Any immigration deal needs at least 60 Senate votes. If there were any fears that Trump was caving in to Democrat demands on a DACA deal - and there were - this immigration plan will quickly dispel them.
As the new DACA legislation poses to be a herculean task for the Congress owing to the Democrats uncompromising stand of a clean bill without any attachments, President Trump has accused the opposition parry leaders of being retrogressive and unconcerned about the nation's weak borders. Many are policies Democrats have explicitly said are off the table.
The White House sent a long list of demands for immigration legislation to Capitol Hill on Sunday, including building a border wall, hiring thousands of border guards and expanding the use of electronic employment verification systems.
And he hopes to prevent immigrants from sponsoring extended family members to move to the USA, limiting green cards to spouses and children. All in all, the proposals "amount to a Christmas-in-October wish list for immigration hard-liners inside the White House", notes the New York Times. This plan will work. "If followed it will produce an immigration system with integrity and one in which we can take pride".
Trump has given Congress six months to find a replacement for the Deferred Action for Childhood Arrivals program.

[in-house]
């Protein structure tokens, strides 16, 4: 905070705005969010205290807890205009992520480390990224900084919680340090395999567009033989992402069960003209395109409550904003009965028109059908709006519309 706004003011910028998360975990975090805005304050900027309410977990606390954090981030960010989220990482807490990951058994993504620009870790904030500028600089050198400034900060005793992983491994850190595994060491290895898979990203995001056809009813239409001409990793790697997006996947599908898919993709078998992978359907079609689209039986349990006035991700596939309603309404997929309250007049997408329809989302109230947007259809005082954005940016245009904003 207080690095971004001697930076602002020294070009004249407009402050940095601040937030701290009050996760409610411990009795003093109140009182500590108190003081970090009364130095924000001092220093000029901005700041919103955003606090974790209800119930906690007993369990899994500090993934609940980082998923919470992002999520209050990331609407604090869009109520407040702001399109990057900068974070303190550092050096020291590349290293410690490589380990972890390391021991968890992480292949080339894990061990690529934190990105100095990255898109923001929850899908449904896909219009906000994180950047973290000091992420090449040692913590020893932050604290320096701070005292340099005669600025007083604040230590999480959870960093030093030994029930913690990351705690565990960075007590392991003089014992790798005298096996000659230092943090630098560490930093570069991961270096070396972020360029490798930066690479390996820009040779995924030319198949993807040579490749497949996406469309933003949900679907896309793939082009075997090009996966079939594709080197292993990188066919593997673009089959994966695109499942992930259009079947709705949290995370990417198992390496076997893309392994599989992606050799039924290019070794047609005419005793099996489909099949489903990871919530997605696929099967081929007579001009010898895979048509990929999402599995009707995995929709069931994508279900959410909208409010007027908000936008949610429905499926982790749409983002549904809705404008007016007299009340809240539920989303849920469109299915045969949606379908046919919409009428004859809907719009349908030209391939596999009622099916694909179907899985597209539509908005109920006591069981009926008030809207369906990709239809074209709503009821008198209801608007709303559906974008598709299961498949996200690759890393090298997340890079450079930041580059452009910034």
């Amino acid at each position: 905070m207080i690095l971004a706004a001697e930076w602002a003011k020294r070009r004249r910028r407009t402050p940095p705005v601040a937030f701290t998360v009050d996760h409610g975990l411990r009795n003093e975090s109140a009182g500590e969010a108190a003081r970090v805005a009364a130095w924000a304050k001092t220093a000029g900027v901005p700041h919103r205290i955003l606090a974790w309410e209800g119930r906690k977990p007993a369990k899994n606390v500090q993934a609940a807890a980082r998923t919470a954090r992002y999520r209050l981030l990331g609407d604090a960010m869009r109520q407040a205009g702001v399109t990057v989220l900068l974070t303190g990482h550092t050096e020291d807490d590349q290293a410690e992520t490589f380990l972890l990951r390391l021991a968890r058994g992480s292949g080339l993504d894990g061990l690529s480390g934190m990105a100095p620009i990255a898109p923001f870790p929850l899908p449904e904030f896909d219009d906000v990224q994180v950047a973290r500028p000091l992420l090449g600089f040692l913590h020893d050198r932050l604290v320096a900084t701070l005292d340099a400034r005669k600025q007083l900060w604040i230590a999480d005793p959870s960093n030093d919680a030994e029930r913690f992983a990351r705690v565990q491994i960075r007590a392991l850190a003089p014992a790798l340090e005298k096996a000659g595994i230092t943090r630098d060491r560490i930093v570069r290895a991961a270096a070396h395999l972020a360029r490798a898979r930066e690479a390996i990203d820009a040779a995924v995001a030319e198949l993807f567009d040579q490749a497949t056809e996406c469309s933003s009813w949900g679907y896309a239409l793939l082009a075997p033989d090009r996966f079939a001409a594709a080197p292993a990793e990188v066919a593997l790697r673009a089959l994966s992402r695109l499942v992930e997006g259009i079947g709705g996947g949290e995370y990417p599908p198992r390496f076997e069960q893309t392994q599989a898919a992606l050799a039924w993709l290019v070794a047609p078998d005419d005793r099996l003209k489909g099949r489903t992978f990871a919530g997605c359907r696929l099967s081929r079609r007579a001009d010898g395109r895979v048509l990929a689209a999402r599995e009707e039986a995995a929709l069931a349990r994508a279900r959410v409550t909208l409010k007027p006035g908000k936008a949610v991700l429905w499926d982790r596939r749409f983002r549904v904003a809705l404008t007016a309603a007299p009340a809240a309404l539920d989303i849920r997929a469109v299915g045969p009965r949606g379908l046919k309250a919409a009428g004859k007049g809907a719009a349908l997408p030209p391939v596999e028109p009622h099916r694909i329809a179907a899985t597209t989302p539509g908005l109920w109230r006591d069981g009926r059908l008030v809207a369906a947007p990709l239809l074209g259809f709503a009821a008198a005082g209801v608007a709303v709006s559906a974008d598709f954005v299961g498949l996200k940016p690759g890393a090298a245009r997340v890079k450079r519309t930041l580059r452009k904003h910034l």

In exchange, Trump would back legislation for the Deferred Action for Childhood Arrivals program, which would give legal immigrant status to Dreamers, the approximately 800,000 undocumented immigrants in DACA now residing in the country. They had been given a reprieve from deportation and the ability to work legally in the country under President Barack Obama. To control green cards, to block chain migration, and to block the illegal mining of minors in the name of dreamers. But that was scrapped last month by the Trump administration.
A number of Democratic leaders have proceeded to denounce the forwarded demands. As NPR's Geoff Bennett reports, Trump's new list seems to conflict with the tentative deal that he made with Democratic leaders Chuck Schumer and Nancy Pelosi.
Now Attorney General Jeff Sessions, a long-time advocate for lawful immigration policies, has publicly applauded President Trump's recent proposal. "We told the President at our meeting that we were open to reasonable border security measures. but this list goes so far beyond what is reasonable".
"This proposal fails to represent any attempt at compromise", the legislators said in a joint statement.
It would also expand the list of "inadmissible aliens" to include members of gangs, those who have been convicted of an aggravated felony, and former spouses and children of drug and human traffickers if they receive benefits from such behavior.